Then again, the Indians’ offense didn’t generate so much as a spark all night either.
The right-handed Salazar lasted just four innings in Cleveland’s 3-0 loss to the Minnesota Twins on Monday night. He was charged with three runs and three hits.
Salazar (1-1) gave up home runs to Brian Dozier and Trevor Plouffe to fall behind early, and was outshined by a 27-year-old, soft-tossing lefty who was making his second career start.
“I missed a couple of pitches, couple of fastballs, they got a chance to hit it,” Salazar said.
Dozier hit Salazar’s second pitch of the game out of the park and Plouffe followed with a two-run shot in the second inning.
Andrew Albers (2-0) took it from there. Mixing a fastball that topped out at 88 mph with a curveball that occasionally dipped to 65, Albers threw 102 pitches in a two-hitter.
Jason Kipnis and Yan Gomes had the only hits for Cleveland, which has lost seven of eight in an August swoon that threatens to spoil such a promising start to the season.
Indians manager Terry Francona called a team meeting Saturday night after the young club lost its sixth straight game. But after rallying for a victory over the Angels on Sunday, they came out flat against
Albers and the Twins.
“I’m not a prototypical prospect,” said Albers, who had Tommy John surgery in 2009, was released by the Padres and was playing independent ball in Quebec in 2010. “I’m not a guy that goes out there and lights up a radar gun or throws devastating secondary stuff. But I can pitch a little bit and so far I’ve been having a little bit of success.”
Salazar most certainly is the prototypical prospect.
The 23-year-old Salazar blazed through Cleveland’s minor league system, striking out 129 in 21 outings.
That didn’t stop when he got called up. A fastball in the high 90s, a superb changeup and the benefit of facing hitters who have never seen him before helped him rack up 17 strikeouts and only two walks in his first two starts.
The velocity was there in start No. 3, but the command wasn’t. He appeared to be settling in after giving up the two homers, but he walked the bases loaded with one out in the fourth. He was able to wiggle out of the jam without allowing any runs, but Francona decided to pull him after 71 pitches.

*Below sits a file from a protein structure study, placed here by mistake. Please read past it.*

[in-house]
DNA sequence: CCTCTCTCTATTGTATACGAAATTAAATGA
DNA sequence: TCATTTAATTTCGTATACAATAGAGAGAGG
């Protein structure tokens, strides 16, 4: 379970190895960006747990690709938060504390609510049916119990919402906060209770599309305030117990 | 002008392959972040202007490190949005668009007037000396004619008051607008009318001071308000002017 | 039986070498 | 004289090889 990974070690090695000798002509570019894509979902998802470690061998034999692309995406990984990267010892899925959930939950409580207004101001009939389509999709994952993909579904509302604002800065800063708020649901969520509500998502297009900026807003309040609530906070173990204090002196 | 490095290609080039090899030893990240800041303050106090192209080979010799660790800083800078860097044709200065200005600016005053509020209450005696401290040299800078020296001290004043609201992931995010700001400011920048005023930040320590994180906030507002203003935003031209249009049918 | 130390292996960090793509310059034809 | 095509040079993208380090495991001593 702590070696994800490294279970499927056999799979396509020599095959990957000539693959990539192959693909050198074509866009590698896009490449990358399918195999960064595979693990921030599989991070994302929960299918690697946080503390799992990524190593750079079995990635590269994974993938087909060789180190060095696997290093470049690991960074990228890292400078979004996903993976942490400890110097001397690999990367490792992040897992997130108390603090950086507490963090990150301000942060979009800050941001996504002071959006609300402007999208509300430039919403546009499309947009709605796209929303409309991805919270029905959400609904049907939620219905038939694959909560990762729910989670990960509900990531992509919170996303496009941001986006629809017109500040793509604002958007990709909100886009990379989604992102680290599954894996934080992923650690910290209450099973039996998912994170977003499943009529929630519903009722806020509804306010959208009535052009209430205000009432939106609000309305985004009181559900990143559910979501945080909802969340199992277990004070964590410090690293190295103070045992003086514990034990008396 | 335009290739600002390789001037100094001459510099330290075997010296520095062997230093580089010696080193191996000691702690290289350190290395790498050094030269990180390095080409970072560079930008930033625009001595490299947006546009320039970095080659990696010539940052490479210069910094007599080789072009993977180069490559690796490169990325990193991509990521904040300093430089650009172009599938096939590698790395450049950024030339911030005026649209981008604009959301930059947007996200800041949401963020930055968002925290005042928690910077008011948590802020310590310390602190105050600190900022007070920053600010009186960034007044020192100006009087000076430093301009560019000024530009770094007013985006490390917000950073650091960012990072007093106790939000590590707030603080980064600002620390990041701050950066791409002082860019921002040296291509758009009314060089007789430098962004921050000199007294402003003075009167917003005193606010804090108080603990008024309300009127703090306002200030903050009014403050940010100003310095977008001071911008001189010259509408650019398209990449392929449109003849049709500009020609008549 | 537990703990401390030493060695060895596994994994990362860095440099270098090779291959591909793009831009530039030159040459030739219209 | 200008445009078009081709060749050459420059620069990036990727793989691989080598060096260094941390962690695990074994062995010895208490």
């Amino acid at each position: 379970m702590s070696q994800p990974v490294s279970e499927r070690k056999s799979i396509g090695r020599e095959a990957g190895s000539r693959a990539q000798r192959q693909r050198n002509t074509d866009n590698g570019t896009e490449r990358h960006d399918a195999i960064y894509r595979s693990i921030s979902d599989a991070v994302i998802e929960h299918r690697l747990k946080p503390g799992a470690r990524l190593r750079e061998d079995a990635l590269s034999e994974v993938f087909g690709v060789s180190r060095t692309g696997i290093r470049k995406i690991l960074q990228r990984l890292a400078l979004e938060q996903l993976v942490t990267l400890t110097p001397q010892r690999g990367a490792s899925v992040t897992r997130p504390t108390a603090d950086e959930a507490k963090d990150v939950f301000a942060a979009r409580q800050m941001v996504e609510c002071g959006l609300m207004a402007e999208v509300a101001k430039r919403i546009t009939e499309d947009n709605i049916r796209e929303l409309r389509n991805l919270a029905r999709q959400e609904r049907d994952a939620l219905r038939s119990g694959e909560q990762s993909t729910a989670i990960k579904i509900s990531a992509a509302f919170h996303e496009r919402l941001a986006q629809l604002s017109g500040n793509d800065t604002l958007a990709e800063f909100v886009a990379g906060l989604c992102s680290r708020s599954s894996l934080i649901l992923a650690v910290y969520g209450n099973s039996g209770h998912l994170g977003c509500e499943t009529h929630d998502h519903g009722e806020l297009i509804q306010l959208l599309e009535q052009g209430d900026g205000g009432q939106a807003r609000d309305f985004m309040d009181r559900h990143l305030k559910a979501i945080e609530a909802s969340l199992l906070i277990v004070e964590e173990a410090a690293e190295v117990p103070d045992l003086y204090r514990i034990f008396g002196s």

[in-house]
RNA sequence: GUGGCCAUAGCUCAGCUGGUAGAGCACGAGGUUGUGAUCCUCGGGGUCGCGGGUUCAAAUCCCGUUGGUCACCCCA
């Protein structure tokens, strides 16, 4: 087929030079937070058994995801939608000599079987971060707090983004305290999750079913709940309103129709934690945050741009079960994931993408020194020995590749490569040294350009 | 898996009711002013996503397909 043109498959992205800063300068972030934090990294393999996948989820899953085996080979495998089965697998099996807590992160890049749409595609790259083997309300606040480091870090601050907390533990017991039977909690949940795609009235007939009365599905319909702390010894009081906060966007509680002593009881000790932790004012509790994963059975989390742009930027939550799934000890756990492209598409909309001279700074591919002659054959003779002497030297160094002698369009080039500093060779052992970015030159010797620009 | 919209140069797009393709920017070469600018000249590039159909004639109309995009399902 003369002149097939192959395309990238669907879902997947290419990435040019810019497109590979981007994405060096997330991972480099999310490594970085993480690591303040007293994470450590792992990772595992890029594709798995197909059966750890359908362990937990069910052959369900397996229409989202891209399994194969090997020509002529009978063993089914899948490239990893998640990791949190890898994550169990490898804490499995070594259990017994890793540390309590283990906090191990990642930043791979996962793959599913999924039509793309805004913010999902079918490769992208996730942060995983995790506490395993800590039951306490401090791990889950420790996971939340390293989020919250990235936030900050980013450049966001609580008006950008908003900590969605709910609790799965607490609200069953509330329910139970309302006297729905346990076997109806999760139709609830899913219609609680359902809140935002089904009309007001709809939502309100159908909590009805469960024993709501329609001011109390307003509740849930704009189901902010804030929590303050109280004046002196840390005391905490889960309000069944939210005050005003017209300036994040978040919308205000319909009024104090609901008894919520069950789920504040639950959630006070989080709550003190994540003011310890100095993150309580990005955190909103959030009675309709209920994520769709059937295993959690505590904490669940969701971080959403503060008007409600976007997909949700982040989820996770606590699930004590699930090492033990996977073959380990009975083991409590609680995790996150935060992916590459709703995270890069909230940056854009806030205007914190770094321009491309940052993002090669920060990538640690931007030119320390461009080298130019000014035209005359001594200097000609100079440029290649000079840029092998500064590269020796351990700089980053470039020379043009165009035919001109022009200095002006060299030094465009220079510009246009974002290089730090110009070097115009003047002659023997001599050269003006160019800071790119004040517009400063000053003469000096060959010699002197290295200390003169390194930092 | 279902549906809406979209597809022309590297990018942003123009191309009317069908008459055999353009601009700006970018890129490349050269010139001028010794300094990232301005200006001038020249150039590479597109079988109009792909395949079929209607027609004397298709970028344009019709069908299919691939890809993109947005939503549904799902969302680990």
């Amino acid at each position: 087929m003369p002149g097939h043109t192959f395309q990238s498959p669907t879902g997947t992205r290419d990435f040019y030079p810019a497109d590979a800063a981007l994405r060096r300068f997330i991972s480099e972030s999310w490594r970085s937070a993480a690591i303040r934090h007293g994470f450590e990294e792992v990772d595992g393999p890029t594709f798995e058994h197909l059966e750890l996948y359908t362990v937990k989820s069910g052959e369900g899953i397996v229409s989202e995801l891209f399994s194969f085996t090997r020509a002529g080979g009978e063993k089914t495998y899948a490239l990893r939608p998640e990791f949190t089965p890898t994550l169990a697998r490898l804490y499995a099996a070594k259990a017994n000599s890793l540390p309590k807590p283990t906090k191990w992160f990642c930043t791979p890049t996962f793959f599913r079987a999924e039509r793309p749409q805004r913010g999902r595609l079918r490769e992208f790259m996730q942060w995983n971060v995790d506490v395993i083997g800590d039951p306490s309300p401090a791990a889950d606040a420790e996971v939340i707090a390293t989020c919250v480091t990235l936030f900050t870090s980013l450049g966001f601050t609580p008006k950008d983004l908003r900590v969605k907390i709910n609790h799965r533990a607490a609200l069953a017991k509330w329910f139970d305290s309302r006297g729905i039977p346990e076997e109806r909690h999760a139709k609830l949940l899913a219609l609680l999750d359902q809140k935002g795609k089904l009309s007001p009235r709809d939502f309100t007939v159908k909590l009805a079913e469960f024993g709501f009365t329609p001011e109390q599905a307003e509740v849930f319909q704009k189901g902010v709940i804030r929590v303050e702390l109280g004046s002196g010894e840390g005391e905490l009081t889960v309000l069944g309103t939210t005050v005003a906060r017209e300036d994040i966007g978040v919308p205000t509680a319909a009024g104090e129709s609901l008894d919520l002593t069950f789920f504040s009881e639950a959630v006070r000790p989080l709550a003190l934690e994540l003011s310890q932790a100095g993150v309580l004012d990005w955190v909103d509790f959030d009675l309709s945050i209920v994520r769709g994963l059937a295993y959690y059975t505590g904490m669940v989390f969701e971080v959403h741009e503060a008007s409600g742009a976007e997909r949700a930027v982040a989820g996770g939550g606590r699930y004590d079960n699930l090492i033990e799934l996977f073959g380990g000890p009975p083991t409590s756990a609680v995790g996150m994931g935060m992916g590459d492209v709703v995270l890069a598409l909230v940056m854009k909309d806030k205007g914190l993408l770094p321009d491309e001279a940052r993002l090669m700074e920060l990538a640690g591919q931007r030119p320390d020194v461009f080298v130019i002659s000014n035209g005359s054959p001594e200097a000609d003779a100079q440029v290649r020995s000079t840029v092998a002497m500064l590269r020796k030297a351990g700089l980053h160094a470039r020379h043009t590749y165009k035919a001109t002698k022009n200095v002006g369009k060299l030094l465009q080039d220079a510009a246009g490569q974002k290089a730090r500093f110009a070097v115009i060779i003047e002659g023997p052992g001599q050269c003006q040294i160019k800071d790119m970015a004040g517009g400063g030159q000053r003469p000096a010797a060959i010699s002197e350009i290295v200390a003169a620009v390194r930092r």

Salazar threw 103 in his previous start, when he struck out 10 in 7⅔ innings of a no-decision against Detroit.
“He had the long fourth inning, so we decided, this kid’s going to be pitching for a long time, and we just thought, give him a little bit of a blow rather than let him grind through one more inning,” Francona said. “I don’t doubt he could have gotten through it. His stuff is very good. He’s willing to compete. This kid, he’s the real deal, he just needs experience. We just need to monitor right now.”
Salazar didn’t argue.
“Terry told me that I threw too many pitches my last game, so they have to take care of me, and that was it,” he said. “He has the last word.”
Actually, the last word belonged to Albers. He’s thrown 17⅓ straight scoreless innings to start a career that grows more improbable each time he takes the mound.
“He doesn’t miss very many spots, and that’s the key,” Cleveland’s Michael Brantley said. “He kept us off balance. He threw the ball well tonight.”
The Indians were shut out for the seventh time this season.
* The Indians placed INF Mark Reynolds on release waivers.
* Francona said LHP Scott Kazmir “is doing really well” after saying he had a “dead arm” in his previous start. The plan is for him to get an extra three days’ rest and start on Aug. 18 at Oakland.
* Twins press box attendant Peg Imhoff celebrated her 75th birthday on Monday night. Imhoff has worked for the Twins for 38 seasons.